by Colleen Flaherty
Stephen Miller, a social studies teacher at a middle school in Bellevue, Wash., has seen firsthand, like so many educators, how our nation’s broken immigration system can harm students and their families. He recalls one recent incident of a hard-working student whose family life and education were turned upside down.
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“Last year, one of my female students who emigrated from Mexico suddenly stopped turning in homework. I was worried, so I asked our counselor to talk with this student,” said Miller.
It turned out that her father had recently been deported when U.S. Immigration Customs Enforcement (ICE) agents came to his workplace. Since then, her mother has been “on the run,” said Miller, hiding out and spending nights with friends or in the family car.
“The deportation of a father who was law-abiding, other than working without documents, caused a very good student to suddenly stop learning.”
With more than 50,000 DREAMers graduating from U.S. high schools in the United States each year, a roadmap to citizenship is paramount for many students and families. President Barack Obama mentioned the need for bipartisan reform in his State of the Union, and the Senate Judiciary Committee met yesterday to discuss the issue.
“Our immigration system is not working. Our communities, workers and employers are all frustrated by a system that treats a drug smuggler the same as a high-achieving student, undercuts honest employers and leaves millions in fear of deportation and vulnerable to fraud and other crimes,” said U.S. Homeland Security Secretary Janet Napolitano in her testimony before the committee.
Julieta Garibay is a DREAMer and a founding member of United We Dream, the first and largest immigrant-led youth organization in the nation. Garibay, who was brought to the United States by her family when she was 12, attended Obama’s State of the Union and said she is very hopeful about reform.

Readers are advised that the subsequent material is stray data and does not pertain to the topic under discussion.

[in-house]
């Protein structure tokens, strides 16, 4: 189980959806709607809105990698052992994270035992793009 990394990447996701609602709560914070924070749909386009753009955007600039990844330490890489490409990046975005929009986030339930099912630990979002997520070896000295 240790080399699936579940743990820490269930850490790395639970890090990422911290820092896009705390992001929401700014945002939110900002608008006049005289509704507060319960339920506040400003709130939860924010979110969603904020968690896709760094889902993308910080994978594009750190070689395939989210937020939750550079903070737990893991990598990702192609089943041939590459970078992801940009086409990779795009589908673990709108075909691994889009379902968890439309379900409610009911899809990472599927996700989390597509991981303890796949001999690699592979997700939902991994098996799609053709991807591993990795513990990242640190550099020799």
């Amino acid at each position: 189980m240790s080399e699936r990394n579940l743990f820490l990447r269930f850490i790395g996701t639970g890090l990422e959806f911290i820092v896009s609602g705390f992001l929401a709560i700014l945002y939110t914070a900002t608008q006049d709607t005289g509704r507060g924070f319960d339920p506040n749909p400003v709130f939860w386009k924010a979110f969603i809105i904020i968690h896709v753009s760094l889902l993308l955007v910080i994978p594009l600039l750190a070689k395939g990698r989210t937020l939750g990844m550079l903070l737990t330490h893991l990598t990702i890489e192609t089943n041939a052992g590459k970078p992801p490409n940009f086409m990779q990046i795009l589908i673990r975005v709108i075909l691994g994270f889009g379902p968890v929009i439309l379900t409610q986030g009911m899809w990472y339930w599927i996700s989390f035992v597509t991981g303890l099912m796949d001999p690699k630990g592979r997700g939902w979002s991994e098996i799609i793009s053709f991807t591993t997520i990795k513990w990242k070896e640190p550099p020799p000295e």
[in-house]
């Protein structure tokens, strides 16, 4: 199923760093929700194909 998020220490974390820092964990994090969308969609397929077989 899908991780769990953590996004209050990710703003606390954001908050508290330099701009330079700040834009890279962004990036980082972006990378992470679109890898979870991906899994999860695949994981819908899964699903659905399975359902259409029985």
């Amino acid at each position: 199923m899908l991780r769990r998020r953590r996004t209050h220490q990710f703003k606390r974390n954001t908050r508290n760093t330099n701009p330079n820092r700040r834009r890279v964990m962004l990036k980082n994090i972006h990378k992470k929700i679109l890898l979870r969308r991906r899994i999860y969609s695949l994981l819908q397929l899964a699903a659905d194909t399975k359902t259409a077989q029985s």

“My family, the three of us, came here as undocumented immigrants, and we’ve come so far. Years ago when I started becoming involved, it was hard to say I was undocumented. I was scared to share my story publicly. Now we are being invited to the State of the Union as undocumented immigrants,” said Garibay.
When she first heard the news about attending the State of the Union, she announced it on her Facebook page. The first call was from her mother.
“My mother said, ‘I’m very proud of you. This is what we came to do. This is the change that we’ve been wanting,’ ” said Garibay. “A voice has been given to DREAMers and our allies, but it also speaks loudly to what else we can do and how much more we can push to be able to be full Americans.”
Garibay said that when there is so much to accomplish for young aspiring citizens like herself, one of the biggest agents of change has been educators.
“I clearly remember my first ESL [English as a Second Language] teacher, Miss Hernández. She was always very supportive. She would always say, ‘Julieta, the sky is the limit. Keep your eyes on the prize. You are college material.’ As teachers, you have so much power to inspire us like you inspired me every day.
“Teachers are just as powerful as the DREAMers because you are showing us a path. You are always inspiring us.”
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